• condolence •
kên-do-lins • Hear it!
Part of Speech: Noun
Meaning: 1. Sympathetic grief. 2. An expression of sympathetic grief.
Notes: This word usually appears in the plural, condolences. Condolences are usually sent to someone who has experienced a death in the family. This noun is based on the adjective condolent "sympathizing, compassionate", which is rarely used. The adjective comes from the verb condole "to sympathize, commiserate with".
In Play: The most frequent use of condolence is in sentences like this: "Old Noah Zarque always sends his condolences to the families of his rapidly disappearing friends and relatives." I particularly like the adjective, though: "Old Noah Zarque always sends a few condolent words to the families of his rapidly disappearing friends and relatives."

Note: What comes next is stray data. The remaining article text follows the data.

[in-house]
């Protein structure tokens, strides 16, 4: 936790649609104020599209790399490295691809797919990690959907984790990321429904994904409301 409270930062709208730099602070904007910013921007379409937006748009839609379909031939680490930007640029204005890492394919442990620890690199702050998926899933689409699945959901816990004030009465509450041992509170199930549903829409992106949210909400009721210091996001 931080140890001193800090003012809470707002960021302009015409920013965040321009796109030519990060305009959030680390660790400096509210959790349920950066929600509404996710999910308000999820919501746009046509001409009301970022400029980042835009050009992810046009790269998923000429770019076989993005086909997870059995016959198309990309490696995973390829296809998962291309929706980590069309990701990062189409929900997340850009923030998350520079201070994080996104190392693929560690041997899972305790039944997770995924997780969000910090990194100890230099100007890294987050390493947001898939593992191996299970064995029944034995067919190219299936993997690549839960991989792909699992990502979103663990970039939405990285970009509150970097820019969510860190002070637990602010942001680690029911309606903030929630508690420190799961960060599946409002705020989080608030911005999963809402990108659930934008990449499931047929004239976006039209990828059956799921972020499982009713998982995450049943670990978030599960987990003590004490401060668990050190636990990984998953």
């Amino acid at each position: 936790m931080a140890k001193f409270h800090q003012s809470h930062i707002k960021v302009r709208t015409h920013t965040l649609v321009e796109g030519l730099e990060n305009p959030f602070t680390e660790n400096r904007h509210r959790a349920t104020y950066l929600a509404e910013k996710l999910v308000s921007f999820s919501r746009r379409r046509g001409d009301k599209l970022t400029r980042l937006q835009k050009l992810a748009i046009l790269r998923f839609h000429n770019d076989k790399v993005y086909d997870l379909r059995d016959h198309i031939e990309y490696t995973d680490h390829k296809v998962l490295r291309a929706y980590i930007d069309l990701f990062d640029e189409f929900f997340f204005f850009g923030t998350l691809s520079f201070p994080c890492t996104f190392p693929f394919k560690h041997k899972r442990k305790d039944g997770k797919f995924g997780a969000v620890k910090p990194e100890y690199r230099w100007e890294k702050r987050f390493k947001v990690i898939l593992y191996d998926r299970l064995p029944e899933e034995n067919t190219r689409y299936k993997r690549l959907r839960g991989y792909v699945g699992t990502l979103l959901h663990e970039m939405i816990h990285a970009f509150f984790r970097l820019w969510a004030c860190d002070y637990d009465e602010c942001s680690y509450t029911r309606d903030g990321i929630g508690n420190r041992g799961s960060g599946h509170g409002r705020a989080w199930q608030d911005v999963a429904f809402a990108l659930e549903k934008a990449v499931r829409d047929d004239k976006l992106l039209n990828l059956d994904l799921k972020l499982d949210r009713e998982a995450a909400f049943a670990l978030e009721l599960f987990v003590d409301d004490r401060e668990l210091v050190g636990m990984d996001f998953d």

Word History: Today's Good Word comes, via French, from Late Latin condolen(t)s "sympathizing", the present participle of condolere "to sympthesize, suffer with", from an assimilated form of com "(together) with" + dolere "to grieve" + -en(t)s, the present participle ending. (The T is omitted in the nominative singular form, but present in most other cases.) The noun that dolere is based on, dolus, was borrowed by Middle English as dole "sorrow, grief" but only made its way to Modern English in the adjective doleful. (Thank you, Jackie Strauss, for recommending today's sad but lovely Good Word. We all hope you had the happiest of birthdays Saturday.)
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